Go back

Funder groups announce push to strengthen ‘diamond’ open access

 Image: Grace Eliz for Research Professional

Publishing model making papers free for authors and readers needs better coordination, research leaders say

Two associations of major, mainly European research funders have announced an initiative to provide worldwide support for the ‘diamond’ open-access publishing model, through measures such as coordinating funding and providing training for editors.

Under diamond open access, research papers are free for both authors and readers because diamond journals and online platforms are supported in a more overarching way by funders or institutions, such as through multi-year service agreements or provision of staff time.

The model is seen by advocates as a way for academia to retain or regain greater control over scholarly publishing, because many diamond platforms are run by academics or scholarly societies using volunteers and institutional resources.

At the Open Science European Conference on 4 February, representatives of Science Europe, an association of research funders and performers, and Coalition S, the partially overlapping group of funders behind the Plan S open-access movement, announced a joint initiative to develop an action plan for diamond open access.

“We thought that the moment was mature to create a community that would strengthen the diamond open-access sector,” said Science Europe secretary-general Lidia Borrell-Damián. “We can achieve a system that is better organised, coordinated and sustainably funded to support researchers in their dissemination efforts.”

Tackling challenges

Coalition S executive director Johan Rooryck outlined at the event that the intention for the plan was agreed at an expert group meeting on 2 February, in response to a study into the diamond publishing ecosystem, published in March last year, that was commissioned by Science Europe and Coalition S.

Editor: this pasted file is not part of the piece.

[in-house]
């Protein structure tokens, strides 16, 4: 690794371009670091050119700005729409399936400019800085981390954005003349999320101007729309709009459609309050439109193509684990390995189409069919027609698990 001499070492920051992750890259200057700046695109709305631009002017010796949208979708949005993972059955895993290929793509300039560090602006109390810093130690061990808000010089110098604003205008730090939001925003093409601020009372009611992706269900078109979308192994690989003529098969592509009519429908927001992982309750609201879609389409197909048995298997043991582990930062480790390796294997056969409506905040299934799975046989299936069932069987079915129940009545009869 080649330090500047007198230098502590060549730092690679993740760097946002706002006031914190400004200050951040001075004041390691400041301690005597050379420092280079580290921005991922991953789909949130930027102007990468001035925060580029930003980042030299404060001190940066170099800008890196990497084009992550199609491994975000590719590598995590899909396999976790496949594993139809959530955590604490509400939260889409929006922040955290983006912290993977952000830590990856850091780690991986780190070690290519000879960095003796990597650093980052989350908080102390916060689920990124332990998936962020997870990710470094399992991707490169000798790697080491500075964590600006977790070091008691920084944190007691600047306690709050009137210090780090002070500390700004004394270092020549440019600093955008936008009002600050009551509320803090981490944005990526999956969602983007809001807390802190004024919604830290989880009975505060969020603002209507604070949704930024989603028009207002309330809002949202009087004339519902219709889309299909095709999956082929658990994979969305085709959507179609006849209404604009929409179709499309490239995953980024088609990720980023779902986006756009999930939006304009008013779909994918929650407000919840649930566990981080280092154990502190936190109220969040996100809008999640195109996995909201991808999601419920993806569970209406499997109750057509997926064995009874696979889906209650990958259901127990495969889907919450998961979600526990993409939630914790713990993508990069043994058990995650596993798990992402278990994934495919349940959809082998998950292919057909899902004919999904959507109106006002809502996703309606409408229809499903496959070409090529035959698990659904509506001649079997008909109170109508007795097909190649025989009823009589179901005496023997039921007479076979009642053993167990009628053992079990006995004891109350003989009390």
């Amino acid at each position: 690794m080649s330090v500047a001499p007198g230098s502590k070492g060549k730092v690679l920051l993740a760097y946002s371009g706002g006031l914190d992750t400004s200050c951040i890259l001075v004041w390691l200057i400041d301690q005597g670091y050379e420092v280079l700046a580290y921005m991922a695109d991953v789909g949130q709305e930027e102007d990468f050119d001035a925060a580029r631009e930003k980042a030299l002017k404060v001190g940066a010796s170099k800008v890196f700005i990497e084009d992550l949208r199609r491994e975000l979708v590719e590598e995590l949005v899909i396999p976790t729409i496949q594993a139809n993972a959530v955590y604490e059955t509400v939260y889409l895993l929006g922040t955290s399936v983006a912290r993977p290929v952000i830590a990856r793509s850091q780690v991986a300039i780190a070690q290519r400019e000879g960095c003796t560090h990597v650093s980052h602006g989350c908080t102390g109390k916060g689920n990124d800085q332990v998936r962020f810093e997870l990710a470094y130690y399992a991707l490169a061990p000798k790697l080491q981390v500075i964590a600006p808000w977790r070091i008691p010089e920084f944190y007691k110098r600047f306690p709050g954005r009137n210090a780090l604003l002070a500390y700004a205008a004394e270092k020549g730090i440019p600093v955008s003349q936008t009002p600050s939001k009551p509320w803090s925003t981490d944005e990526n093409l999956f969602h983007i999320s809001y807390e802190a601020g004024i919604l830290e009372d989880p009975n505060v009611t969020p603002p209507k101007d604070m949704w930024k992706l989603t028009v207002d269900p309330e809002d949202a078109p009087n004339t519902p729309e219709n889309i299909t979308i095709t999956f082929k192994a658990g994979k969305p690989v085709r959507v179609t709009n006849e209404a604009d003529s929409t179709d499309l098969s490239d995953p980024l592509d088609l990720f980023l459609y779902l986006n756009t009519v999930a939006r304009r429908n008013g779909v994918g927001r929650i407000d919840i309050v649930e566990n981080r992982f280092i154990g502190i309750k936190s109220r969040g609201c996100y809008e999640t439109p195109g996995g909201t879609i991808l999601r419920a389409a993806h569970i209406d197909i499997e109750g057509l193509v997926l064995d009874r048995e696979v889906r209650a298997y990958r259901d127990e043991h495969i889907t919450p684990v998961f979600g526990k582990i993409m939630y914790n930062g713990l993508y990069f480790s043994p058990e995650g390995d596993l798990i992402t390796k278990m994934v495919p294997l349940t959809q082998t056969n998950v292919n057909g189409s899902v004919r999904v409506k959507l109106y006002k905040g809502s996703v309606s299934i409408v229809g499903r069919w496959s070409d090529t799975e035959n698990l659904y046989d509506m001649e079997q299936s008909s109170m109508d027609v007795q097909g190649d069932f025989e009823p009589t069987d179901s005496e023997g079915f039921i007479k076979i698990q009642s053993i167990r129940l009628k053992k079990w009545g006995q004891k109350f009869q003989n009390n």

The action plan will seek to address shortcomings around the technical underpinnings of diamond open access, how diamond journals and platforms are managed, and their visibility and sustainability.

This will include developing quality standards, sharing common resources, increasing interoperability and building capacity.

It will also involve setting up a capacity centre to provide technical, financial and training services, providing coordinated financing and ensuring that the legal status of diamond infrastructures enshrines their scholar-led status.

“We need to ensure that operational costs of diamond publishing are carried by a network of institutional actors,” Rooryck said. “We need to develop a coordinated financial mechanism that will deliver various sources of funding both to the central capacity centre and the individual journals, infrastructures and platforms.”

Worldwide appeal

In the next few weeks, those behind the initiative will launch a worldwide appeal for research organisations to back the action plan.

Rooryck said it was a positive that the EU recently awarded €3 million to a project to develop institutional and diamond open-access funding in Europe, but he added that the model needed wider support.

In the decades-long move towards making academic publications free to read, the focus has largely been on models adopted by traditional publishers, which generally charge fees for authors to publish individual papers.

But the 2021 study found that between 8 and 9 per cent of all scholarly publishing worldwide took place in diamond journals.